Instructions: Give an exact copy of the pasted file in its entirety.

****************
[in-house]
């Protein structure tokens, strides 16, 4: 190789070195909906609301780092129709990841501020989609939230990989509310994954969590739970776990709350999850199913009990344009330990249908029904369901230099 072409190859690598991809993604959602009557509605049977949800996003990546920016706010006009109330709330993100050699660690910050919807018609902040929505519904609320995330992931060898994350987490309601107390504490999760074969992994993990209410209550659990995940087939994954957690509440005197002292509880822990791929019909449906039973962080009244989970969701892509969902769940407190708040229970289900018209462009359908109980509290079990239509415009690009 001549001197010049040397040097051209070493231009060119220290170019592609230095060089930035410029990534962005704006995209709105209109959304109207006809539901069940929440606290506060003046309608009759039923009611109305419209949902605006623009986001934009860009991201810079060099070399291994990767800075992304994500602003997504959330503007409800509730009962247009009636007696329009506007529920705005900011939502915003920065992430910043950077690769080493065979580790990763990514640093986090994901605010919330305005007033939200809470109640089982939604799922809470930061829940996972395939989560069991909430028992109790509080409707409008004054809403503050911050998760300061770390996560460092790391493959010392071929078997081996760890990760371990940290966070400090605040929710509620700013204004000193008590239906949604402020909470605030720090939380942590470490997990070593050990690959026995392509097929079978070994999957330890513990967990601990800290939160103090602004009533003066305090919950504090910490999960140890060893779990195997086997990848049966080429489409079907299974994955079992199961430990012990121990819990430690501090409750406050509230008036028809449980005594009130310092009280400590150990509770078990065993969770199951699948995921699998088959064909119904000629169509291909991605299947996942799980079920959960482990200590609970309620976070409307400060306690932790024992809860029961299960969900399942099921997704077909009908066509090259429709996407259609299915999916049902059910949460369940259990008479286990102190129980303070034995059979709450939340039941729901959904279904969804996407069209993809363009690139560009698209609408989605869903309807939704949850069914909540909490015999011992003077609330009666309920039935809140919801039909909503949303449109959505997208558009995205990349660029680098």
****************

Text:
[in-house]
């Protein structure tokens, strides 16, 4: 190789070195909906609301780092129709990841501020989609939230990989509310994954969590739970776990709350999850199913009990344009330990249908029904369901230099 072409190859690598991809993604959602009557509605049977949800996003990546920016706010006009109330709330993100050699660690910050919807018609902040929505519904609320995330992931060898994350987490309601107390504490999760074969992994993990209410209550659990995940087939994954957690509440005197002292509880822990791929019909449906039973962080009244989970969701892509969902769940407190708040229970289900018209462009359908109980509290079990239509415009690009 001549001197010049040397040097051209070493231009060119220290170019592609230095060089930035410029990534962005704006995209709105209109959304109207006809539901069940929440606290506060003046309608009759039923009611109305419209949902605006623009986001934009860009991201810079060099070399291994990767800075992304994500602003997504959330503007409800509730009962247009009636007696329009506007529920705005900011939502915003920065992430910043950077690769080493065979580790990763990514640093986090994901605010919330305005007033939200809470109640089982939604799922809470930061829940996972395939989560069991909430028992109790509080409707409008004054809403503050911050998760300061770390996560460092790391493959010392071929078997081996760890990760371990940290966070400090605040929710509620700013204004000193008590239906949604402020909470605030720090939380942590470490997990070593050990690959026995392509097929079978070994999957330890513990967990601990800290939160103090602004009533003066305090919950504090910490999960140890060893779990195997086997990848049966080429489409079907299974994955079992199961430990012990121990819990430690501090409750406050509230008036028809449980005594009130310092009280400590150990509770078990065993969770199951699948995921699998088959064909119904000629169509291909991605299947996942799980079920959960482990200590609970309620976070409307400060306690932790024992809860029961299960969900399942099921997704077909009908066509090259429709996407259609299915999916049902059910949460369940259990008479286990102190129980303070034995059979709450939340039941729901959904279904969804996407069209993809363009690139560009698209609408989605869903309807939704949850069914909540909490015999011992003077609330009666309920039935809140919801039909909503949303449109959505997208558009995205990349660029680098």